I Don't Remember, I Don't Recall
2008 // Israel // Ari Folman // November 23, 2008 // Theatrical Print
A - Waltz with Bashir's curious species—an animated documentary—serves to lure the viewer by means of sheer novelty, but it also emerges as a brilliant mating of form and function. Director Ari Folman adeptly employs the elements of a bold, compelling visual style to delve the rank sinkholes of memory and culpability, surfacing with artifacts that run from bizarre to disturbing to appalling. Via color, contrast, and motion, Waltz with Bashir tackles the sheer uncanniness of warfare, the slippery character of recollection, and the sway that remorse holds over our personal narratives. Never mind that such matters have been taken up by numerous film-makers before. Folman brings both a bruised and jittery aura of the personal—the film is, after all, partly the tale of his own experiences from the 1982 Israeli-Lebanon war—and a stunning instinct for the pairing of image and mood. The veterans Folman interviews are haunted by their wartime memories, which are blazing in their intensity but usually bereft of soaring wisdom. In the same way, the film burns vivid moments into the viewer's mind, all while striking a slightly bemused, off-handed tone of hollow-eyed cynicism. Folman rejects the notion of war as a noble construct, plunging with grim familiarity into its surreal, monstrous facility for tangling morality and crystallizing animal instincts.
Folman begins with a terrifying dream as recounted to him by an acquaintance and fellow veteran, in which a pack of slavering hounds marauds through the streets, leaving chaos in its wake. The director's friend, a ex-sniper, explains that the dream relates to a wartime experience where he was tasked to shoot watchdogs, lest they alert their masters of the Israelis' approach. Folman muses on a memory of his own, a persistent vision that haunts the film. He and two other soldiers are skinny-dipping on the beach in bombed-out Beirut, their machine guns slung over their shoulders, the sky illuminated with slowly falling flares. This strange, solitary vision is the only memory that Folman has of the 1982 war, and he is baffled by it. Why was he swimming? Who were the men he was with? The mystery of the beach and the director's exploration of his voided recollections serve as totems for the film's broader examination of the confluence of war and memory.
Goaded by this enigma, Folman talks with numerous veterans (some friends, some not), as well as journalists, scholars, and a psychologist. He lets his interviewees speak freely, occasionally posing a question that hints at his own vexations. One doesn't sense that Folman expects any sudden revelation or even a coherent thesis to emerge from his efforts. Rather, by probing the memories of others, the director seems to be hoping that something in his own mental cellars will rattle loose. The hallucinatory anecdotes that populate Waltz with Bashir—a blend of (mostly) factual memories and weird dreamscapes—share a mood of surreal awe, bloody urgency, and spiritual solitude. Fear and madness are the thematic through-lines that connect the disparate experiences of Folman's subjects, mirroring the director's own memory and lending the film a tone of expectant dread. With striking delicacy given its wild energy, the film murmurs of the horrors to come. Even viewers unfamiliar--as I was--with the 1982 war and its unspeakable fruits will shift in their seats, sensing that Something Bad is approaching. Not unlike a pack of yipping hounds.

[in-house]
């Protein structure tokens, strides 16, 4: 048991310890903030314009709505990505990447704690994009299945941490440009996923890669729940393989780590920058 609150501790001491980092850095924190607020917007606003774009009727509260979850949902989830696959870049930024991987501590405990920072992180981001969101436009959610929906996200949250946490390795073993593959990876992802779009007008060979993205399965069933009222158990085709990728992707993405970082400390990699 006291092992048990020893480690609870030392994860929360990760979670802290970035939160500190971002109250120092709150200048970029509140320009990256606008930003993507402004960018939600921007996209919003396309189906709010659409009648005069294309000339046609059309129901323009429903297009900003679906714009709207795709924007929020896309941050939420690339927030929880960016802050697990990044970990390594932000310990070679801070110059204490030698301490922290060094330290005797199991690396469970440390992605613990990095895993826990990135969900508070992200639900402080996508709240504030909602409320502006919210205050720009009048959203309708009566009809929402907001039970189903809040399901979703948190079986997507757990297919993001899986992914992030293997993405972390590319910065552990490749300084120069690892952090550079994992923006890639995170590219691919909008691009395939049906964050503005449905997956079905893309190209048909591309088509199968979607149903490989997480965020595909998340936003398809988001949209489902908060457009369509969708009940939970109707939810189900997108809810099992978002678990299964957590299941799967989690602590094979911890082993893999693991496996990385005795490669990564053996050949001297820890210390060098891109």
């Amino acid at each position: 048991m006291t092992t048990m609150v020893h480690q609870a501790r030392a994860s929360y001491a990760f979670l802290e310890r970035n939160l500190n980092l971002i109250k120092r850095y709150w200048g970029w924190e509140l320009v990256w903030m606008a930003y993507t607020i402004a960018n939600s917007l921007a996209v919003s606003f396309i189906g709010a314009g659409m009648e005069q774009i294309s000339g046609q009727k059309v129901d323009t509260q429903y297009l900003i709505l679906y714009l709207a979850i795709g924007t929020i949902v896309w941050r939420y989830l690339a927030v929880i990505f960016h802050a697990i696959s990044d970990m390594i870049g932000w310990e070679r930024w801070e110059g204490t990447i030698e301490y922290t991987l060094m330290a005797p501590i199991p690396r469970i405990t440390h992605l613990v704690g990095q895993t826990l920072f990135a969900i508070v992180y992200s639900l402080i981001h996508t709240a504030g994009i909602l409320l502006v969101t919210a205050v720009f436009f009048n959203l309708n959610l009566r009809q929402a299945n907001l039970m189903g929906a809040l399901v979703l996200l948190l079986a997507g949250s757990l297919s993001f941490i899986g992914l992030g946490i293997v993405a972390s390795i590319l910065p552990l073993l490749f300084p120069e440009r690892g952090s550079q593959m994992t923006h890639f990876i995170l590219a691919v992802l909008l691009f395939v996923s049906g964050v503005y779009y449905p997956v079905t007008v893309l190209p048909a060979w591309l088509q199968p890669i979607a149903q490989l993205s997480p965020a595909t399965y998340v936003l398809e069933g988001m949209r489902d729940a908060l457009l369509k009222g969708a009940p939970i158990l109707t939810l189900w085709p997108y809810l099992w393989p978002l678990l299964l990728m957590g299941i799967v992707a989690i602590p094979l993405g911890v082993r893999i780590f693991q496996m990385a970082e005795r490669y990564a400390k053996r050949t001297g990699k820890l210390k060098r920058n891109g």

I haven't yet mentioned Waltz with Bashir's striking look, which, despite its superficial resemblance to the digital tracing of interpolated rotoscoping, was apparently achieved with original Flash animation. Never mind the technique, however, as the effect is what truly amazes. Folman's masterful control of mood is attained through his animators' wondrous vistas and compelling figures, each a meticulously colored paper-doll composed of of riotous hues and slashes of India ink blackness. "Comic-like" is the descriptor that springs to mind, but this undersells the pivotal role that motion plays in sculpting the film's atmosphere. The "camera" pans, swoops, and spins, defying the film's cut-out aesthetic. Employing both blurred, buzzing speed and the signature sluggishness of nightmares, Folman highlights the contrasts and incongruities that germinate between soldier and civilian, safety and peril, politics and reality. This is the essential triumph of Waltz with Bashir: Folman's discovery of a potent and haunting means to convey themes as old as The Iliad. His approach captures both the bleak simplicity and existential intricacies of warfare in a manner that instills them with the vividness of a bad acid trip, albeit one whose neon grotesqueries eventually dissolve into a newsreel reality that is no less horrifying.